Permalink | | Share | Email | Print | Filed under: Philadelphia Jewish Film Festival, Film

The Jewish Daily Forward welcomes reader comments in order to promote thoughtful discussion on issues of importance to the Jewish community. In the interest of maintaining a civil forum, The Jewish Daily Forwardrequires that all commenters be appropriately respectful toward our writers, other commenters and the subjects of the articles. Vigorous debate and reasoned critique are welcome; name-calling and personal invective are not. While we generally do not seek to edit or actively moderate comments, our spam filter prevents most links and certain key words from being posted and The Jewish Daily Forward reserves the right to remove comments for any reason.




Find us on Facebook!
  • Yeshiva University's lawyer wanted to know why the dozens of former schoolboys now suing over a sexual abuse cover-up didn't sue decades ago. Read the judge's striking response here.
  • It’s over. The tyranny of the straight-haired, button nosed, tan-skinned girl has ended. Jewesses rejoice!
  • It's really, really, really hard to get kicked out of Hebrew school these days.
  • "If Netanyahu re-opens the settlement floodgates, he will recklessly bolster the argument of Hamas that the only language Israel understands is violence."
  • Would an ultra-Orthodox leader do a better job of running the Met Council?
  • So, who won the war — Israel or Hamas?
  • 300 Holocaust survivors spoke out against Israel. Did they play right into Hitler's hands?
  • Ari Folman's new movie 'The Congress' is a brilliant spectacle, an exhilarating visual extravaganza and a slapdash thought experiment. It's also unlike anything Forward critic Ezra Glinter has ever seen. http://jd.fo/d4unE
  • The eggplant is beloved in Israel. So why do Americans keep giving it a bad rap? With this new recipe, Vered Guttman sets out to defend the honor of her favorite vegetable.
  • “KlezKamp has always been a crazy quilt of gay and straight, religious and nonreligious, Jewish and gentile.” Why is the klezmer festival shutting down now?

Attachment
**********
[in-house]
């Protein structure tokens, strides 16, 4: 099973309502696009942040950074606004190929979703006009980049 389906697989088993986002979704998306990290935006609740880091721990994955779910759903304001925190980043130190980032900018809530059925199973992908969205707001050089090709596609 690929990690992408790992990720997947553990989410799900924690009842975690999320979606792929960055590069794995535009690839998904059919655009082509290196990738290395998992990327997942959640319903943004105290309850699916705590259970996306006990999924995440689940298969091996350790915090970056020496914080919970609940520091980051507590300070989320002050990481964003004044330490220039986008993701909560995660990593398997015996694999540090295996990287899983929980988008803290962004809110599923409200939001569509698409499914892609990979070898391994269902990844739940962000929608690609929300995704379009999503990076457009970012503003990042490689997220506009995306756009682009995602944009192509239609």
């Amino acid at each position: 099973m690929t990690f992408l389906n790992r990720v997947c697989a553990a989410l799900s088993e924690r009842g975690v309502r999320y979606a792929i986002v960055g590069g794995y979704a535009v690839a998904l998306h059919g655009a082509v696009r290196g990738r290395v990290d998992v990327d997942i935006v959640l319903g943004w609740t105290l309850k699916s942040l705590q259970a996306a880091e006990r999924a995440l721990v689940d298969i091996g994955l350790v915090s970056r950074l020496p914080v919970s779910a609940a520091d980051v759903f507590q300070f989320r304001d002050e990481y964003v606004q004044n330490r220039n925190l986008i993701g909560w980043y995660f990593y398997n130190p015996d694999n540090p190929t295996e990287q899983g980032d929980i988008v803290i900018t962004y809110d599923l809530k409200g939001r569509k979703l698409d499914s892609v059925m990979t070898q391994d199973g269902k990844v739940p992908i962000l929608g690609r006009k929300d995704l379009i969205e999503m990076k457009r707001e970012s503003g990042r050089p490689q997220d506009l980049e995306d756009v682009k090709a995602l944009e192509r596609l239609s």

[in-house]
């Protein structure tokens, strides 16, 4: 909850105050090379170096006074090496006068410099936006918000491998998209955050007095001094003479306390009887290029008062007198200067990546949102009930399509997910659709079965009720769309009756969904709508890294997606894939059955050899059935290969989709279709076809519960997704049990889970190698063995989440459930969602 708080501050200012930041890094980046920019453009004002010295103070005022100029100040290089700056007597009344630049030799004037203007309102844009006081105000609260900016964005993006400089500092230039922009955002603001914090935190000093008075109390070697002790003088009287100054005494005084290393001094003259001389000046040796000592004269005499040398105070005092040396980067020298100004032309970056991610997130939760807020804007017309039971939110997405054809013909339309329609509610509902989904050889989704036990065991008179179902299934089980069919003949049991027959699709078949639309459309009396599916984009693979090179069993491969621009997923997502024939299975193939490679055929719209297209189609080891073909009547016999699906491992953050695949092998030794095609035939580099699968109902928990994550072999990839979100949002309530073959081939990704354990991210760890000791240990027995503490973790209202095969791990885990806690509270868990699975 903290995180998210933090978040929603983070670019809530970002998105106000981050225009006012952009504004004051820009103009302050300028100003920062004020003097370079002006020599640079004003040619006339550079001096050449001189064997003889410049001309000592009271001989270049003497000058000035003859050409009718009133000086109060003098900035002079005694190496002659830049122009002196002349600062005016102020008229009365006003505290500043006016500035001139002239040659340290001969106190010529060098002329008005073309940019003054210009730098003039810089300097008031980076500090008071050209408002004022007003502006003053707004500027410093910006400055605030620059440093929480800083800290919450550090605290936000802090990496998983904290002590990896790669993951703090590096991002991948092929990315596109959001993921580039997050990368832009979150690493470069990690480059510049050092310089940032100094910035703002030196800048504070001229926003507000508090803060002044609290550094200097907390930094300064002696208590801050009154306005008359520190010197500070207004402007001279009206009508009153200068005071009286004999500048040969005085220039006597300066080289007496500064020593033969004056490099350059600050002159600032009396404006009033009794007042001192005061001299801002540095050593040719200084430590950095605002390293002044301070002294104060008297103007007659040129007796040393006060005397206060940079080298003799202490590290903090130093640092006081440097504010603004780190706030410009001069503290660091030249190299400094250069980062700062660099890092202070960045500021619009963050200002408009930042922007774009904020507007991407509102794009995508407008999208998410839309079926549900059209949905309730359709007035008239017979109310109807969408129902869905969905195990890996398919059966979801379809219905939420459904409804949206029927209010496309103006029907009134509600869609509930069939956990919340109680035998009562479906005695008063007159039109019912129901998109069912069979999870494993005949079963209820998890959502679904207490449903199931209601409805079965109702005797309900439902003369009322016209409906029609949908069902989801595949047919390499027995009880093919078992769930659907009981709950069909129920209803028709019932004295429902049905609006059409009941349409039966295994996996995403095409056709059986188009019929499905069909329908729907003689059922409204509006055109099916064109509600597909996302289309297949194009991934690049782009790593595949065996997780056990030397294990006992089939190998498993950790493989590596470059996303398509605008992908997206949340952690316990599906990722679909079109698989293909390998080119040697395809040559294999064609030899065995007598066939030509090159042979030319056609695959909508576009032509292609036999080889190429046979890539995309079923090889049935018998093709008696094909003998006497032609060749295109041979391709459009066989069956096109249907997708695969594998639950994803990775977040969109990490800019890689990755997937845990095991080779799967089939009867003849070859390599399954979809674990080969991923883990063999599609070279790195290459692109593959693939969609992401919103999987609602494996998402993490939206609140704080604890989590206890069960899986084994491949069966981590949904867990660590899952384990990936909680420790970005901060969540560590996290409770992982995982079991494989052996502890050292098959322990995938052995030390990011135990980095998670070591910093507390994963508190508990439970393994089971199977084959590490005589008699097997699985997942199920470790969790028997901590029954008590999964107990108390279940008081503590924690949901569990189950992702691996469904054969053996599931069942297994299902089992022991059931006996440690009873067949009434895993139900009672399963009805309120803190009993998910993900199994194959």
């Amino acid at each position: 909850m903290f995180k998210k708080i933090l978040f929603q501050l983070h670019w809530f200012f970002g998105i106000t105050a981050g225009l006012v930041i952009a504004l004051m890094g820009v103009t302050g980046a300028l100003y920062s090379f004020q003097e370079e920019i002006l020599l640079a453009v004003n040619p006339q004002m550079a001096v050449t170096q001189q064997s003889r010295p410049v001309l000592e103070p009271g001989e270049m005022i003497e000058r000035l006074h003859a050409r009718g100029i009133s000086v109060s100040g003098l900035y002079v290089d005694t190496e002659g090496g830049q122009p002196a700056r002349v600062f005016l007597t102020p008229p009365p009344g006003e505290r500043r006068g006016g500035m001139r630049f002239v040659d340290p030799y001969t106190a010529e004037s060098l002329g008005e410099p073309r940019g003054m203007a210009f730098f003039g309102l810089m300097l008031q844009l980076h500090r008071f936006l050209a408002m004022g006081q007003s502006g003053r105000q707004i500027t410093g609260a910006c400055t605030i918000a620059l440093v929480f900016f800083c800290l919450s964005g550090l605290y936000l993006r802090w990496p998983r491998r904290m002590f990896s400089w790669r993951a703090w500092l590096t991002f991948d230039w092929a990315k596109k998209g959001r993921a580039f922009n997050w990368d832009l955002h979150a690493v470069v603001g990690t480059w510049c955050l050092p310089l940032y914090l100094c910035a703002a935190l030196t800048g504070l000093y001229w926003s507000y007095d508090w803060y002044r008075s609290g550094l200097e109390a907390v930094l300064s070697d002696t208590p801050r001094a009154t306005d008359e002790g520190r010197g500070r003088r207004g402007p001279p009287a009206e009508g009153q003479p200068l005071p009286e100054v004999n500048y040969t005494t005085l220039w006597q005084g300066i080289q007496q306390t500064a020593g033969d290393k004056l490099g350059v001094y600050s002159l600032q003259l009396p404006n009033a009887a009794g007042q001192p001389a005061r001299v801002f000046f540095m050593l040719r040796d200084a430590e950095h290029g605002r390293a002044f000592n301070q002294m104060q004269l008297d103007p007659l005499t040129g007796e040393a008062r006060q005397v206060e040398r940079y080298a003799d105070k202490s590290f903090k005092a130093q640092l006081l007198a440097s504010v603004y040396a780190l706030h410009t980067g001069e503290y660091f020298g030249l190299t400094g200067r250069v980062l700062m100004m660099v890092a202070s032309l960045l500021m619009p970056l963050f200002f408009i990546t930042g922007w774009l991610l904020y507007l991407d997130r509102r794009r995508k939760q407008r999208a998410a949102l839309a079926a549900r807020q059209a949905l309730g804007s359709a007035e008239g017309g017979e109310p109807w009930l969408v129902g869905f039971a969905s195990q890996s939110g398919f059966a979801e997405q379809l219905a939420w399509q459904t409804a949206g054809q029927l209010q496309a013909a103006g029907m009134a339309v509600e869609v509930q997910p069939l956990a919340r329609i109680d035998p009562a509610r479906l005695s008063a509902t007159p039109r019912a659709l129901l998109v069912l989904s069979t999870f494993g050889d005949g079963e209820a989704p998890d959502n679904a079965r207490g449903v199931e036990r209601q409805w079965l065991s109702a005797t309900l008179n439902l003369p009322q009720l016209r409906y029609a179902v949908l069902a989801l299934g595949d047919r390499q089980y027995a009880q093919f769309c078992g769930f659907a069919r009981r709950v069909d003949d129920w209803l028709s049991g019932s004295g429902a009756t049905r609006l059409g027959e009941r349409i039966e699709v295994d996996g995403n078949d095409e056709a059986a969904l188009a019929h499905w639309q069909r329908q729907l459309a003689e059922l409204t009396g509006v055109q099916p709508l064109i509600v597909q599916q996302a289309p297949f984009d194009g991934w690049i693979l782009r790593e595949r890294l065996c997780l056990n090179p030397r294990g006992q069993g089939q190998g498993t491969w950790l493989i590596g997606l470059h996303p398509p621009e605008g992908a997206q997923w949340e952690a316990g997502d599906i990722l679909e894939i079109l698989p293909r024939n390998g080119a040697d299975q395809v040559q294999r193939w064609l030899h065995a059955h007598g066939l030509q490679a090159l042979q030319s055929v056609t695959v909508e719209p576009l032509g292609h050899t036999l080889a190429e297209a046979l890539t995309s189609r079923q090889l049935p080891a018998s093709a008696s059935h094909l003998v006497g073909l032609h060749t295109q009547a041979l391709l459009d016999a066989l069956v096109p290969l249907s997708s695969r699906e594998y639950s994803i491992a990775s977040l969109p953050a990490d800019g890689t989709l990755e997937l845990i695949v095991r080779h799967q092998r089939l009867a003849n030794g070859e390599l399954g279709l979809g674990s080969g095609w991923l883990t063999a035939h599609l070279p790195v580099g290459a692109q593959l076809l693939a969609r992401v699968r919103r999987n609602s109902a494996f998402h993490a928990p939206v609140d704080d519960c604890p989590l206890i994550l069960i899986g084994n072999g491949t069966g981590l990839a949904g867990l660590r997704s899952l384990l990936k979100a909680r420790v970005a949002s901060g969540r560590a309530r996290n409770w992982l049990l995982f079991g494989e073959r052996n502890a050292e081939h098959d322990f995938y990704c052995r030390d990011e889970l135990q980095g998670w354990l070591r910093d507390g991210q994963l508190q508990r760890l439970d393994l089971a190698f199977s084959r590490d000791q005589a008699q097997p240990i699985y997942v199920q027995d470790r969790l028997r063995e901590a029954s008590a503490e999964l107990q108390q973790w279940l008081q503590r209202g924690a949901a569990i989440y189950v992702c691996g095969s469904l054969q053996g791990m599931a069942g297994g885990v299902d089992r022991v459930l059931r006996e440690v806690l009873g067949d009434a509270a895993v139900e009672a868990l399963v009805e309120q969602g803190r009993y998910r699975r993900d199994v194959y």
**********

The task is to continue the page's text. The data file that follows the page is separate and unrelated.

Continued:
• “You can plagiarize the Bible, can’t you?” Jill Sobule says when asked how she went about writing the lyrics for a new 'Yentl' adaptation. “A couple of the songs I completely stole." Share this with the theater-lovers in your life!
  • Will Americans who served in the Israeli army during the Gaza operation face war crimes charges when they get back home?
  • Talk about a fashion faux pas. What was Zara thinking with the concentration camp look?
  • “The Black community was resistant to the Jewish community coming into the neighborhood — at first.” Watch this video about how a group of gardeners is rebuilding trust between African-Americans and Jews in Detroit.
  • "I am a Jewish woman married to a non-Jewish man who was raised Catholic, but now considers himself a “common-law Jew.” We are raising our two young children as Jews. My husband's parents are still semi-practicing Catholics. When we go over to either of their homes, they bow their heads, often hold hands, and say grace before meals. This is an especially awkward time for me, as I'm uncomfortable participating in a non-Jewish religious ritual, but don't want his family to think I'm ungrateful. It's becoming especially vexing to me now that my oldest son is 7. What's the best way to handle this situation?" http://jd.fo/b4ucX What would you do?
  • from-cache

Would you like to receive updates about new stories?




















We will not share your e-mail address or other personal information.

Already subscribed? Manage your subscription.